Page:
Breakfast: Muesli, Mini scotch pancakes (x3), Banana

Mid-morning: Pork pie, Apple

Lunch: Baked potato with tuna mayonaise

Evening meal: Curry (hopefully – I need to go and find a curry house shortly)

Sundry: Oatcakes, 75cl high-carbohydrate drink, 150cl water, Cup of tea (x3)

I also always carry extra bananas and energy bars but didn’t need them today.

I’m currently in a guest house in Chester – such luxury to have a room to myself!

The day’s tweets

  • finally got some network coverage – currently at Pontesbury west of Shrewsbury #le2jog (09:51)
  • omg… I’m so bored with my inner voice #le2jog (10:54)
  • @mbonett should be ok – it’s a long ride that day but I hope to start by 6.30 (10:56)
  • just crossed under A5 – as a kid we used to be driven up the A5 every school holiday en route to cottage in north wales #le2jog (11:06)
  • @claireltri yes – not a part of the country I know very well but it is lovely – oh, and flat !! #le2jog (11:08)
  • bollox – lost in the rain near Ellesmere #le2jog (12:27)
  • …and to my left, Wrexham Industrial Estate #le2jog (14:38)
  • making good progress – reckon I must be averaging >13mph since lunch – not much, but better than rest of trip – flat terrain helps #le2jog (14:50)
  • reminder – don’t forget that I’m doing this ride for 2 charities and in memory of Rachel Heery – sponsorship details at (15:05)
  • I’m at Mitchells Of Chester Guest House (England) (28 Hough Green, Chester (England)). (17:27)
  • @betulapendula Chester is about as close as I get I think (20:13)

The day’s route: 69 miles

Saturday 31 July 2010: Chester to Slaidburn

I’m in Slaidburn. a lovely little Lancashire village on the south-west corner of the Yorkshire Dales (I think I’ve got that right). The water here comes out of the tap tea-coloured… that’s before you even put the tea bag into the cup.

It was about 85 miles to get here I think though, oddly, it seemed a bit shorter than that, and was pretty easy going apart from the last 10 miles or so which included some killer hills, both up and down, to get onto the moor. I have to say that whoever put this route together for the Cycle Touring Club (the route I’m following) must have really liked hills cos he or she keeps using them!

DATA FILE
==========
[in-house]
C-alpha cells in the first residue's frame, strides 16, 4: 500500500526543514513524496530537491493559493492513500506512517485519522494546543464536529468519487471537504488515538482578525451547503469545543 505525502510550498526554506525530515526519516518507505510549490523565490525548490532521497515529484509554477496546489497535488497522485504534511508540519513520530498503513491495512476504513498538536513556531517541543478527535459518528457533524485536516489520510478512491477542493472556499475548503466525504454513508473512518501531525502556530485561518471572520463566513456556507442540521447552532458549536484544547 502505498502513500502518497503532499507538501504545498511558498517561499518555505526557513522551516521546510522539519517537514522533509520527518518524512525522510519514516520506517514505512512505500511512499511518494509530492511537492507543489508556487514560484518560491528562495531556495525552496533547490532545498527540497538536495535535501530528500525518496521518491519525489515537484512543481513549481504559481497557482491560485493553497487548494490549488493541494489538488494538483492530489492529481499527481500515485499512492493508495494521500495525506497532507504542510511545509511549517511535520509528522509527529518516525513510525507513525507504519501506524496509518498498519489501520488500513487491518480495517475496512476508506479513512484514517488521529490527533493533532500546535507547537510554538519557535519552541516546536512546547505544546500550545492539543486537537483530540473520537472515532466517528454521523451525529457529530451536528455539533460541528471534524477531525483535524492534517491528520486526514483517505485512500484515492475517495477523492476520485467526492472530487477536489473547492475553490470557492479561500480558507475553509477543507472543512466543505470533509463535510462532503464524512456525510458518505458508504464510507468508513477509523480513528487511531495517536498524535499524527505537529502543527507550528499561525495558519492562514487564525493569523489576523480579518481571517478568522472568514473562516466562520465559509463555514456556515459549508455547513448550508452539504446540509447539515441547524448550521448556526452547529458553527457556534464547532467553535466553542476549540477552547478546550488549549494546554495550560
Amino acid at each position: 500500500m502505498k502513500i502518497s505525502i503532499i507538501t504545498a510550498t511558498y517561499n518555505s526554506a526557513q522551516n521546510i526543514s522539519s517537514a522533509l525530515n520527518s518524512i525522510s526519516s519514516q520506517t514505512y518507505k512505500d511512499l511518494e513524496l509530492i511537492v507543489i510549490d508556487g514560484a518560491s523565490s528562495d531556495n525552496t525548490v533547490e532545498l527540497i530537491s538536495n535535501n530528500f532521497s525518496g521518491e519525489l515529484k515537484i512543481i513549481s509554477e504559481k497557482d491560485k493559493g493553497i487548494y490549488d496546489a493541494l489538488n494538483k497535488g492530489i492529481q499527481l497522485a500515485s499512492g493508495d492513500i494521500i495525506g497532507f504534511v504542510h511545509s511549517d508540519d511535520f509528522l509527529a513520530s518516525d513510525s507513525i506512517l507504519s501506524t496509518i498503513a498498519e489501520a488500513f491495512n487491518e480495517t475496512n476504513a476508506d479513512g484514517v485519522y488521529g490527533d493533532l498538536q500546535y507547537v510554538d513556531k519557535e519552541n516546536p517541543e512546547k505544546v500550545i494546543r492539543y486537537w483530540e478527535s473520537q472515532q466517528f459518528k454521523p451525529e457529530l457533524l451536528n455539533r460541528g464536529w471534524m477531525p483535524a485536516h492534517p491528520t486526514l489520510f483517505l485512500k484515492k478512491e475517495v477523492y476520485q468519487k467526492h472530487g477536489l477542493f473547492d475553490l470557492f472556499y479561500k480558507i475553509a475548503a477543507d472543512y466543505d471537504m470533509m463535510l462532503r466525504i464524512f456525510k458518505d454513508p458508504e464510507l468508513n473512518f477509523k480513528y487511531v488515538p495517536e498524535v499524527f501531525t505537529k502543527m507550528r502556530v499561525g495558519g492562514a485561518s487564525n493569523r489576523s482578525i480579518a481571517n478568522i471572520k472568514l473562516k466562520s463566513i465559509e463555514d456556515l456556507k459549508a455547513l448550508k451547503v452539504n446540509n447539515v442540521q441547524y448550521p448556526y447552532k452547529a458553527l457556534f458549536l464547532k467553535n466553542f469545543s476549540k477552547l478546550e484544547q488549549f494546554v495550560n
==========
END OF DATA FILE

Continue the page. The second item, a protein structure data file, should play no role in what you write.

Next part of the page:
Anyway… I set off from Chester at about 7.30 and arrived here by 5.30 – not bad going actually. The guest house that I stayed at in Chester left me my breakfast on a tray outside my room so I could get an early start.

There’s another long day tomorrow -~80 miles I think.

One of the things that kept me going today was the prospect of meeting with an ex-colleague from when I worked at UKOLN, Monica and her daughter (both shown here) and her husband David (who also used to work at the University of Bath where we were based). It was great to see them all and they insisted on buying me a meal – they’d probably been reading my tweets about not eating enough! Anyway, it was a lovely evening. I asked one of the girls working in the pub to take this photo – she was a bit surprised when I wanted her to stand in the pouring rain while we stood on the pub doorway but she was kind enough to do it anyway – I don’t think she got too wet.

Addendum: Despite the CTC YHA route warning that “getting lost is a possibility” I don’t think I got lost once. I bought lunch at Hall’s Bakery (near Leigh) – see the tweets – and ate it sitting on the curb next to the road a bit further on, along with a can of Dandelion and Burdock which was horrible! After the ride that day I remember Matt and Steve commenting on how deprived the area around Leigh was – I couldn’t remember it other than the (rather nice) bakery. I stopped for tea and cake in Whalley (a very nice town) thinking I was almost at the YHA – actually there was 10 miles of very hilly terrain still to go.

The day’s tweets

  • starting to really dislike bananas 🙁 #le2jog (06:21)
  • the @CTC_Cyclists instructions for today start “this is a tough day” – ok, I’m nervous – 80 miles from Chester to Slaidburn #le2jog (06:33)
  • “aiming to become the UK’s first carbon neutral village” apparently – good for them #le2jog (@ Ashton Hayes) (07:58)